alzheimers_disease_brain_comparison

In the near future, scientists hope to test these results based on longevity of their intake to test whether or not the effects of probiotics grows throughout prolonged treatment. The patients who received the probiotics also demonstrated lower levels of triglyceride, Very Loy Density Lipoprotein (VLDL), high sensitivity C-Reactive protein (hs-CRP) in the blood of the Alzheimer patients, and a reduction in two common measures of insulin resistance and the activity of the insulin-producing cells in the pancreas. These results also signify that this change in metabolic adjustments might be a way that the probiotics impacts other cognitive and neurological disorders.

Further Reading:

http://www.medicalnewstoday.com/articles/314044.php

http://www.express.co.uk/life-style/health/731021/yoghurt-Alzheimers-symptoms-improve

Mirror Mirror On The Wall, Can Animals Recognize Themselves At All?

Eat. Drink. Excrete. Sleep. Repeat.

We humans often reduce the lives of animals to these common processes. However, scientists in recent decades have broadened the horizons for animals by looking into their ability to self-recognize.

Developed in 1970 by psychologist Gordon Gallup Jr., the mirror self-recognition (MSR) test has been the most common method of testing animals’ awareness of themselves.  The test entails the placement of a red spot on a sedated animal in a location which the animal cannot see without a mirror.  The spot must be smooth and odorless as to not excite any olfactory or tactile cues. Once the sedation wares off, the animal is presented with a mirror.  If the animal makes a movement towards the red spot, the test makes the assumption that the animal recognizes itself.  Most species tested have failed the MSR exam with only great apes, an individual Asiatic elephant, orcas, dolphins, and Eurasian magpies passing as of 2016.

The mirror test - a Baboon looking at at his own reflection

Baboon observing itself during MSR test by Moshe Blank, source

However, the “red spot” test has come under scrutiny with many scientists claiming that it is not a true indicator of self-recognition.  For the exam to be applicable, one must make the assumption that animals know the reflective properties of a mirror, an object which they may have never seen before. Additionally, many animals (especially wild one’s) do not have a clue as to what they look like as an individual. Rather than visuals, they can often recognize certain smells and sounds. Marc Bekoff, professor emeritus of ecology and evolutionary biology at the University of Colorado Boulder, conducted “yellow snow” experiments in which he deducted that his dog Jhetro could recognize its own urine and would respond differently when presented with the urine of other dogs.  “Animals such as Jethro may fail the red dot test but still possess some sense of self or ownership over their body and smells.”

Strengthening the case against the MSR test, naturalist legend Charles Darwin claimed in his theory on evolutionary continuity that the differences among species come in degree, not kind.  This means that if humans are self-aware creatures, other animals are most likely self-aware as well but to a different extent.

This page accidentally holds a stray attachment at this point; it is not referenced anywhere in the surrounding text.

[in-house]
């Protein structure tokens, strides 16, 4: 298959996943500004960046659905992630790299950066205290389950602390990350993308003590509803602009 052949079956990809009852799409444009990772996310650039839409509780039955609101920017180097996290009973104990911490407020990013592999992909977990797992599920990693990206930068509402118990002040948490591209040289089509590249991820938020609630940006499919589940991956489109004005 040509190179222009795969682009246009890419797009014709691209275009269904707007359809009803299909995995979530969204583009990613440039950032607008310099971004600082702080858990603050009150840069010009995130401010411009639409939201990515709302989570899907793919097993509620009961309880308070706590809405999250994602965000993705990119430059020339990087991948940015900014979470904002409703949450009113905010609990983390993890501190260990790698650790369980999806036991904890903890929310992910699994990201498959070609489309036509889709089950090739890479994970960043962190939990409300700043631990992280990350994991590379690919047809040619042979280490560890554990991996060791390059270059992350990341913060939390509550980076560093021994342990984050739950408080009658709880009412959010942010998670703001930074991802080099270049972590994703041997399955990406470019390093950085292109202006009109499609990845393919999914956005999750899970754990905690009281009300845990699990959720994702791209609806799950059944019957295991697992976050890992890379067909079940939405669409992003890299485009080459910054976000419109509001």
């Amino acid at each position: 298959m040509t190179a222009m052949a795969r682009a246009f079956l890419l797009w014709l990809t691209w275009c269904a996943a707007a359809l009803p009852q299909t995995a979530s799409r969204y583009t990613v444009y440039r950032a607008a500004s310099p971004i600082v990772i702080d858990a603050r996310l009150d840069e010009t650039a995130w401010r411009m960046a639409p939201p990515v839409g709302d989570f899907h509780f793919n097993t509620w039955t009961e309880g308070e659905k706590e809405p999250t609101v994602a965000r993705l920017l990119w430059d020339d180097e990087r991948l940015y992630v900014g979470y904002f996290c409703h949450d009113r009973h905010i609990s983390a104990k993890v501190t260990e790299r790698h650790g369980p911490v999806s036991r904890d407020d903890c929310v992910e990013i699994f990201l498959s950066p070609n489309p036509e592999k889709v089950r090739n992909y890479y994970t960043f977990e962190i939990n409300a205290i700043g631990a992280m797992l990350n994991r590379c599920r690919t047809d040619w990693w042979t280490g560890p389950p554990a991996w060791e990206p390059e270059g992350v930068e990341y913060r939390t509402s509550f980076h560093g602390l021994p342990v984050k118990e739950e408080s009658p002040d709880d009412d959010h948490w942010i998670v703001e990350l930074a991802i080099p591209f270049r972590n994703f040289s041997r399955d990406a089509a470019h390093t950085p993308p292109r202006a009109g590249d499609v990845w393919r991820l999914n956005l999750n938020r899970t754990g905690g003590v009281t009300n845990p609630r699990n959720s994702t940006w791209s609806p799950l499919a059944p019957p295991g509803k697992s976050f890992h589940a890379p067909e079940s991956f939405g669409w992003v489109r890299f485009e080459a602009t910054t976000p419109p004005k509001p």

Although animals may not have the same reaction when looking into a mirror as humans do, most creatures understand that they possess their own body which does not belong to another.  For example, animals must know the placement of their bodies in space to effectively navigate as a pack or flock. Lastly, one can look to his/her four-legged friend on the floor to see how animals display ownership over food, territory, family, and body parts with which they associate.

So, can animals really recognize themselves?  Yes, they can.  Just not always in the same ways humans do.

This area of research opens up the gates to even more complicated questions about animals.  How do different species think and feel? How do they grapple with emotion?

Number of strokes increased in children!

Sean Maloney stroke brainscan

Intel Free Press Image Link

Statistics 

According to new studies, strokes have been affecting younger generations more than ever. The average age for people having a first stroke has dropped from  71.1 in 2000 to 69.3 in 2012.What’s interesting is that in general, the number of strokes in the U.S. has actually gone down over the last few decades, according to Chengwei Li, an epidemiologist at the University of Michigan School of Public Health. However, Li’s study, shows that the rate of strokes in people under the age of 65 have not gone down, and that the rate of strokes in people under the age of 55 has actually increased.

Treatment

According to a study on WebMD, it is in some ways easier to treat the younger patients affected. People who get to the hospital within 4 and a half hours of their episode, or attack, can receive a drug that breaks up the clot in the brain and restores the blood flow. However, studies have shown that this treatment is more likely to benefit younger patients opposed to elder patients. Although this may be the case, young adults and females in particular, are often not eligible for the treatment because they ignore early symptoms or wait until the symptoms get severe, before they seek help.

As stated in an article from Live Science  and a journal from NCBI, the increase in stroke incidents at younger ages has great significance because strokes in younger patients carry out for a greater lifetime burden of disability.

While the total number of strokes in the U.S. has decreased, the number and severity of strokes in younger generations has increased. As a result, researchers, doctors, and medical staff continue to work together in order to seek ways to treat the newer generation of stroke patients.

Would you eat food made from natural gas?

Methane Gas

Every since we were little we have been told that plants are a source of food and energy created by photosynthesis.  Humans eat plants and we eat animals that eat plants.  This is how energy is passed on, but what if I told you there was a way to get energy not from plants but from gas?  Seems kind of gross, right?